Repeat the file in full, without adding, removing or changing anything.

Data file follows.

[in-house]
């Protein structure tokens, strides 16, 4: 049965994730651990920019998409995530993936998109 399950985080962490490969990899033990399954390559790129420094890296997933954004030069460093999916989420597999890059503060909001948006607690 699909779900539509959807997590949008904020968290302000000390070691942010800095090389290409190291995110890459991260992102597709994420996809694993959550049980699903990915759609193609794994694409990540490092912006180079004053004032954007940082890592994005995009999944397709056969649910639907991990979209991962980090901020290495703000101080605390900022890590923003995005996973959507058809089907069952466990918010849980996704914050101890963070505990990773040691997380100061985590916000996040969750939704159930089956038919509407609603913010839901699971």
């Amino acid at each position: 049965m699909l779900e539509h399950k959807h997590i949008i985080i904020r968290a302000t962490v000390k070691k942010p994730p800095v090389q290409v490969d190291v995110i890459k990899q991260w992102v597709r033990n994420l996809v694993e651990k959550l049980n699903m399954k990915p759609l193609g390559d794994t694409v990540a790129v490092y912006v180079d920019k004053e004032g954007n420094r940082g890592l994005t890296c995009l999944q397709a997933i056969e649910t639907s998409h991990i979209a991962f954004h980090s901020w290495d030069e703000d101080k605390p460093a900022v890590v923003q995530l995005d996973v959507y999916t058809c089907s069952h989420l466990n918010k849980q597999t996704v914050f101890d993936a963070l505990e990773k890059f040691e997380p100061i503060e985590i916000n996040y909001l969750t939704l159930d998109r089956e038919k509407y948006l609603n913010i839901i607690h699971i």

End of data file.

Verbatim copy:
[in-house]
């Protein structure tokens, strides 16, 4: 049965994730651990920019998409995530993936998109 399950985080962490490969990899033990399954390559790129420094890296997933954004030069460093999916989420597999890059503060909001948006607690 699909779900539509959807997590949008904020968290302000000390070691942010800095090389290409190291995110890459991260992102597709994420996809694993959550049980699903990915759609193609794994694409990540490092912006180079004053004032954007940082890592994005995009999944397709056969649910639907991990979209991962980090901020290495703000101080605390900022890590923003995005996973959507058809089907069952466990918010849980996704914050101890963070505990990773040691997380100061985590916000996040969750939704159930089956038919509407609603913010839901699971």
């Amino acid at each position: 049965m699909l779900e539509h399950k959807h997590i949008i985080i904020r968290a302000t962490v000390k070691k942010p994730p800095v090389q290409v490969d190291v995110i890459k990899q991260w992102v597709r033990n994420l996809v694993e651990k959550l049980n699903m399954k990915p759609l193609g390559d794994t694409v990540a790129v490092y912006v180079d920019k004053e004032g954007n420094r940082g890592l994005t890296c995009l999944q397709a997933i056969e649910t639907s998409h991990i979209a991962f954004h980090s901020w290495d030069e703000d101080k605390p460093a900022v890590v923003q995530l995005d996973v959507y999916t058809c089907s069952h989420l466990n918010k849980q597999t996704v914050f101890d993936a963070l505990e990773k890059f040691e997380p100061i503060e985590i916000n996040y909001l969750t939704l159930d998109r089956e038919k509407y948006l609603n913010i839901i607690h699971i």